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The Macroeconomics of Targeting: The Case of an Enduring Epidemic

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  • Bell, Clive
  • Gersbach, Hans

Abstract

What is the right balance among policy interventions in order to ensure economic growth over the long run when an epidemic causes heavy mortality among young adults? We argue that, in general, policies to combat the disease and promote education must be concentrated, in certain ways, on some subgroups of society, at first to the partial exclusion of others. This concentration involves what we term the macroeconomics of targeting. The central comparison is then between programs under which supported families enjoy the benefits of spending on health and education simultaneously (DT), and those under which the benefits in these two domains are sequenced (ST). When levels of human capital are uniformly low at the outbreak, DT is superior to ST if the subsequent mortality rate exceeds some threshold value. Outside aid makes DT more attractive; but DT restricts support to fewer families initially and so increases inequality.

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Paper provided by C.E.P.R. Discussion Papers in its series CEPR Discussion Papers with number 5714.

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Date of creation: Jun 2006
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Handle: RePEc:cpr:ceprdp:5714

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Keywords: education support; epidemic diseases; health policies; HIV/AIDS; macroeconomics of targeting; poverty traps; single and double targeting;

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References

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  1. Yamano, Takashi & Jayne, Thomas S., 2004. "Working-Age Adult Mortality and Primary School Attendance in Rural Kenya," Food Security Collaborative Working Papers, Michigan State University, Department of Agricultural, Food, and Resource Economics 55159, Michigan State University, Department of Agricultural, Food, and Resource Economics.
  2. Leigh F. Johnson & Rob Dorrington, 2006. "Modelling the demographic impact of HIV/AIDS in South Africa and the likely impact of interventions," Demographic Research, Max Planck Institute for Demographic Research, Rostock, Germany, vol. 14(22), pages 541-574, June.
  3. David Evans & Edward Miguel, 2007. "Orphans and schooling in africa: a longitudinal analysis," Demography, Springer, Springer, vol. 44(1), pages 35-57, February.
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  5. Beegle, Kathleen & De Weerdt, Joachim & Dercon, Stefan, 2007. "The long-run impact of orphanhood," Policy Research Working Paper Series 4353, The World Bank.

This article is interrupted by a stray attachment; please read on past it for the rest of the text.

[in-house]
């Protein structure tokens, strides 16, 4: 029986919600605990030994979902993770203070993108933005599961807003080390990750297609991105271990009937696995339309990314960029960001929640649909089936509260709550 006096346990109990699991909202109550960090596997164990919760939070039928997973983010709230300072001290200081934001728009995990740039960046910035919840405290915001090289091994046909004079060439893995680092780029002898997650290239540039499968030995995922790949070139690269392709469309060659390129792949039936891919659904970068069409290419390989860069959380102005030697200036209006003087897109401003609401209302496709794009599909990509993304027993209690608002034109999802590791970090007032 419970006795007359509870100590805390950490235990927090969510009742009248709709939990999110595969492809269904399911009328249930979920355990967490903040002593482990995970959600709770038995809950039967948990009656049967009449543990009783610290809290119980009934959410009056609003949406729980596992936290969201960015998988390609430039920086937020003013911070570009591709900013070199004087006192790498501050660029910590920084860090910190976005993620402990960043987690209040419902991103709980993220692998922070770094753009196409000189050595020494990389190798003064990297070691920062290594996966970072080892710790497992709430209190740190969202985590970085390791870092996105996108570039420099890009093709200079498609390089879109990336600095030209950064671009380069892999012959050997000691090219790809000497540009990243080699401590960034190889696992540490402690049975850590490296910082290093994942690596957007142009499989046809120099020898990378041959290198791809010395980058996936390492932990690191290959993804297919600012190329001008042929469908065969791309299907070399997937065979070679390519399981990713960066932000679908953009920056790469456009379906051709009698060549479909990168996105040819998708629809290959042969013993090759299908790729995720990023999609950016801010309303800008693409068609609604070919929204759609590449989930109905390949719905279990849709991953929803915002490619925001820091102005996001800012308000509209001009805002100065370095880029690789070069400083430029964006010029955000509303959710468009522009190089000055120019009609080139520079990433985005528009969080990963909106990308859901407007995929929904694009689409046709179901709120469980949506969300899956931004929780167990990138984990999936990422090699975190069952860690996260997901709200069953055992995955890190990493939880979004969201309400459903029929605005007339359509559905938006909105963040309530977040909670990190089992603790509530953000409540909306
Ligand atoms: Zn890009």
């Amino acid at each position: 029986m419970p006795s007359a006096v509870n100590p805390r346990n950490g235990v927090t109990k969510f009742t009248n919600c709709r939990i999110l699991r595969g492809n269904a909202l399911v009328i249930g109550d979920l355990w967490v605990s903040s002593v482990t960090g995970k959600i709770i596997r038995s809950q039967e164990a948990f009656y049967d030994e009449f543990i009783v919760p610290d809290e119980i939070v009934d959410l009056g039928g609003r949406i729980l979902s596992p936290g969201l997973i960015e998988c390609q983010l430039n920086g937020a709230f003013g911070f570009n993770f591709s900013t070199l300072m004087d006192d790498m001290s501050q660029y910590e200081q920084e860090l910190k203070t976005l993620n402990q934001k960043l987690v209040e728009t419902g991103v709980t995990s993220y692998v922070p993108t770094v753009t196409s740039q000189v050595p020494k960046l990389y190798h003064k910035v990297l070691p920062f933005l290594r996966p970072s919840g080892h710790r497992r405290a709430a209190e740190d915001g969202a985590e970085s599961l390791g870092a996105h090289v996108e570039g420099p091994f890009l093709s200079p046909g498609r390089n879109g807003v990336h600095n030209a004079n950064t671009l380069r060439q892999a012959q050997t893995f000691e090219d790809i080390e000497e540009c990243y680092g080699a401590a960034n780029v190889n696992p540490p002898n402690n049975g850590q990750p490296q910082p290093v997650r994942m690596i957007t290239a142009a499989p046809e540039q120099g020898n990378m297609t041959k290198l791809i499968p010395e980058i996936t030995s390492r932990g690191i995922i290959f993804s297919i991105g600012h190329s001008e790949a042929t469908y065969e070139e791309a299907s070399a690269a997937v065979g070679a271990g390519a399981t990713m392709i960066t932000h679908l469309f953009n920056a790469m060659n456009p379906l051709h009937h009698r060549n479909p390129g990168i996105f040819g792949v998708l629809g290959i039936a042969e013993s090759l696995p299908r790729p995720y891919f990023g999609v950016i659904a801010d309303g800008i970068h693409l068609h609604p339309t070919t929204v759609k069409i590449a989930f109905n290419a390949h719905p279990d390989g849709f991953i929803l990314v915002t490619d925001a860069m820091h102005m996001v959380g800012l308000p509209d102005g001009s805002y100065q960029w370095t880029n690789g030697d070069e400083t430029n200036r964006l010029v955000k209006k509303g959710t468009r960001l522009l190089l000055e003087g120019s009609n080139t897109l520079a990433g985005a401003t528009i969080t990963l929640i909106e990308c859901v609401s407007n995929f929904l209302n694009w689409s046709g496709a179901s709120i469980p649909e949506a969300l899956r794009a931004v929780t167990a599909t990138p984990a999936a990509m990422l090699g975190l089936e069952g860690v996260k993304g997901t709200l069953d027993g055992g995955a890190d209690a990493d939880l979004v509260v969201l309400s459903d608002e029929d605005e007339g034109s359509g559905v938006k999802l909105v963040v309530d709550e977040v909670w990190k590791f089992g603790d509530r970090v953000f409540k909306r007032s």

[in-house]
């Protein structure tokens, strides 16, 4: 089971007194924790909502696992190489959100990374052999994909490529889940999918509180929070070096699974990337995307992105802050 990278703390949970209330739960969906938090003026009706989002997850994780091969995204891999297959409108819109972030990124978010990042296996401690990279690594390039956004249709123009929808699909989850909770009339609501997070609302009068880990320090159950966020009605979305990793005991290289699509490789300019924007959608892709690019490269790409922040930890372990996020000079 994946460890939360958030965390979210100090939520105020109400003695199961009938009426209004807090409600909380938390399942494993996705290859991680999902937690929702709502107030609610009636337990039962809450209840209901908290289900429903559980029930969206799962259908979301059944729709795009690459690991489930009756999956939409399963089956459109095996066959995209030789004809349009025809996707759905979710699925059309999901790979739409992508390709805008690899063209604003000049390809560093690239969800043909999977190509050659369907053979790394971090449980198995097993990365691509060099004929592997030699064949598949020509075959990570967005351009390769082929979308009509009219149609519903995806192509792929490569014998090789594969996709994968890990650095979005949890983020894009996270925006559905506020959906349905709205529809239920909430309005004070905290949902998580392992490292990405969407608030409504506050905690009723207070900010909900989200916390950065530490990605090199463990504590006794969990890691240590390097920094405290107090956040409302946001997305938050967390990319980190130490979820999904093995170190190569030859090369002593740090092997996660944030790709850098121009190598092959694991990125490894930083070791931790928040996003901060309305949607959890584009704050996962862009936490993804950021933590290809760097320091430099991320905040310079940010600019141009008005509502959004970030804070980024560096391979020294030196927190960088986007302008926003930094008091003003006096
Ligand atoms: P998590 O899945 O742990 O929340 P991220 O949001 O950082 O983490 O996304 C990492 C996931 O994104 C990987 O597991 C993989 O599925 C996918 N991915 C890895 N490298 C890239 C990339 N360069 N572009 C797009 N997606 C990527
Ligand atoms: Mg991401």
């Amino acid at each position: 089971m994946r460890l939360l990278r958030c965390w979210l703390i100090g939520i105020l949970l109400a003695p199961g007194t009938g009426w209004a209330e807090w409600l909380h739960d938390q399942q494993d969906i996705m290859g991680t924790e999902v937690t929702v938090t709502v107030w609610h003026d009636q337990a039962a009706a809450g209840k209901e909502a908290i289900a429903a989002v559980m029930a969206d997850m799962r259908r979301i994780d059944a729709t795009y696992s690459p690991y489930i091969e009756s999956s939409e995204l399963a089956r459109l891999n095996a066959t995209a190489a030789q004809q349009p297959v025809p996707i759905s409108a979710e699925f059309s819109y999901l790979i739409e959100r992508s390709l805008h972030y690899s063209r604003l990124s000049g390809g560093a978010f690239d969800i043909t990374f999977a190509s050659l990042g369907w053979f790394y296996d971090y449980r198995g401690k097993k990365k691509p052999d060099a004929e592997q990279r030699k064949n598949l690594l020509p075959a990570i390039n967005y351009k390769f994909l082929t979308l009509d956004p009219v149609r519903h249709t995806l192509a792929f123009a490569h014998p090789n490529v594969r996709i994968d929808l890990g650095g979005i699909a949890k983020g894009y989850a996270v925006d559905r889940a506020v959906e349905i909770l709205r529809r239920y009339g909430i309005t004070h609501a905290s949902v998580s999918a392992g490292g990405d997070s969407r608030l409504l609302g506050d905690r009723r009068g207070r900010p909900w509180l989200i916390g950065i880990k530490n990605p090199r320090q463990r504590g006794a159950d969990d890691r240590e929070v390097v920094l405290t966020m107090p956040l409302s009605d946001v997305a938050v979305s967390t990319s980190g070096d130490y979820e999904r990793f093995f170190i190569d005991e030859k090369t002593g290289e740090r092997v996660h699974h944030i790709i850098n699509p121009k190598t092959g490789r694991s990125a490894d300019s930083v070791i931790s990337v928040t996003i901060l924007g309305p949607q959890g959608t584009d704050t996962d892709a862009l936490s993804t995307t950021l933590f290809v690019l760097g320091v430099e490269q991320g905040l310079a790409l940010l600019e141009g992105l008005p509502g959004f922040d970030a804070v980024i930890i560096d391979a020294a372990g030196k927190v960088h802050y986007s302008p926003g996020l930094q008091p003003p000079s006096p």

6. Gary S. Becker & Kevin M. Murphy & Robert Tamura, 1994. "Human Capital, Fertility, and Economic Growth," NBER Chapters, in: Human Capital: A Theoretical and Empirical Analysis with Special Reference to Education (3rd Edition), pages 323-350 National Bureau of Economic Research, Inc.
  7. Ramona Schrepler, 2003. "Child Labor and Fertility," HEW, EconWPA 0310001, EconWPA, revised 26 Feb 2004.
  8. Sebnem Kalemli-Ozcan, 2006. "AIDS, "Reversal" of the Demographic Transition and Economic Development: Evidence from Africa," NBER Working Papers 12181, National Bureau of Economic Research, Inc.
  9. Galasso, Emanuela & Ravallion, Martin, 2005. "Decentralized targeting of an antipoverty program," Journal of Public Economics, Elsevier, vol. 89(4), pages 705-727, April.
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  11. Clive Bell & Shantayanan Devarajan & Hans Gersbach, 2006. "The Long-Run Economic Costs of aids: A Model with an Application to South Africa," World Bank Economic Review, World Bank Group, World Bank Group, vol. 20(1), pages 55-89.
  12. Scott McDonald & Jennifer Roberts, 2004. "Aids and Economic Growth: A Human Capital Approach," Working Papers 2004008, The University of Sheffield, Department of Economics, revised Aug 2004.
  13. Clive Bell & Shantayanan Devarajan & Hans Gersbach, 2003. "The long-run economic costs of AIDS : theory and an application to South Africa," Policy Research Working Paper Series 3152, The World Bank.
  14. Bell, Clive & Gersbach, Hans, 2001. "Child Labor and the Education of a Society," IZA Discussion Papers 338, Institute for the Study of Labor (IZA).
  15. Alwyn Young, 2005. "The Gift of the Dying: The Tragedy of Aids and the Welfare of Future African Generations," The Quarterly Journal of Economics, MIT Press, MIT Press, vol. 120(2), pages 423-466, May.
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Cited by:
  1. Jamsheed Shorish, 2007. "Welfare analysis of HIV/AIDS: Formulating and computing a continuous time overlapping generations policy model," The School of Economics Discussion Paper Series, Economics, The University of Manchester 0709, Economics, The University of Manchester.
  2. Fenichel, Eli P., 2013. "Economic considerations for social distancing and behavioral based policies during an epidemic," Journal of Health Economics, Elsevier, vol. 32(2), pages 440-451.

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